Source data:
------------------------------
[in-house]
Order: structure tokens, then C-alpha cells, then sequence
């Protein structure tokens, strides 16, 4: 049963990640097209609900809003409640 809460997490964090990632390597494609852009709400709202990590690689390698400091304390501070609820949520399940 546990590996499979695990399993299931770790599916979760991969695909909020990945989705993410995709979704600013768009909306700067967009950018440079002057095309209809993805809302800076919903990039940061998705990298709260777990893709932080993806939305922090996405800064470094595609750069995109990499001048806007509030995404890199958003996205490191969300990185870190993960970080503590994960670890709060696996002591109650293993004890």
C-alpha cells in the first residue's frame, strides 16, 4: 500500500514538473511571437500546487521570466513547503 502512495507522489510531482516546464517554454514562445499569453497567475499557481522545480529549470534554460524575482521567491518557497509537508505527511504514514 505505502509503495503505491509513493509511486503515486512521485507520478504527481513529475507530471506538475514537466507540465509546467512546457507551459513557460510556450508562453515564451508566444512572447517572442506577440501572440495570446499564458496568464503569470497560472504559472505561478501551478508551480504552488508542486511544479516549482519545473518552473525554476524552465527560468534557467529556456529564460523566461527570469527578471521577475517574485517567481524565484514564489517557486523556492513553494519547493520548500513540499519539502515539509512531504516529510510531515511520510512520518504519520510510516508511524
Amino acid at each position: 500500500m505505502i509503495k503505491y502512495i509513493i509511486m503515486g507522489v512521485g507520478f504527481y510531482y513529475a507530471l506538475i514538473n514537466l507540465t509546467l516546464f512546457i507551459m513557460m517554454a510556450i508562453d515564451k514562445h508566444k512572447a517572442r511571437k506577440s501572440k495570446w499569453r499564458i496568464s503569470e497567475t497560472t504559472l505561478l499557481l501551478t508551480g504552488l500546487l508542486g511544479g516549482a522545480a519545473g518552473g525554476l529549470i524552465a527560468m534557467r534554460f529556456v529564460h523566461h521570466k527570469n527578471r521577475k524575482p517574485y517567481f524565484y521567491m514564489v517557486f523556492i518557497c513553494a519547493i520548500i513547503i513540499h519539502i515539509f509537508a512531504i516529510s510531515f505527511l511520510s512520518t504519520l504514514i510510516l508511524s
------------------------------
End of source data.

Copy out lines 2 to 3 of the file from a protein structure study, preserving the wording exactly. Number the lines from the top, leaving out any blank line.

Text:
Order: structure tokens, then C-alpha cells, then sequence
């Protein structure tokens, strides 16, 4: 049963990640097209609900809003409640 809460997490964090990632390597494609852009709400709202990590690689390698400091304390501070609820949520399940 546990590996499979695990399993299931770790599916979760991969695909909020990945989705993410995709979704600013768009909306700067967009950018440079002057095309209809993805809302800076919903990039940061998705990298709260777990893709932080993806939305922090996405800064470094595609750069995109990499001048806007509030995404890199958003996205490191969300990185870190993960970080503590994960670890709060696996002591109650293993004890």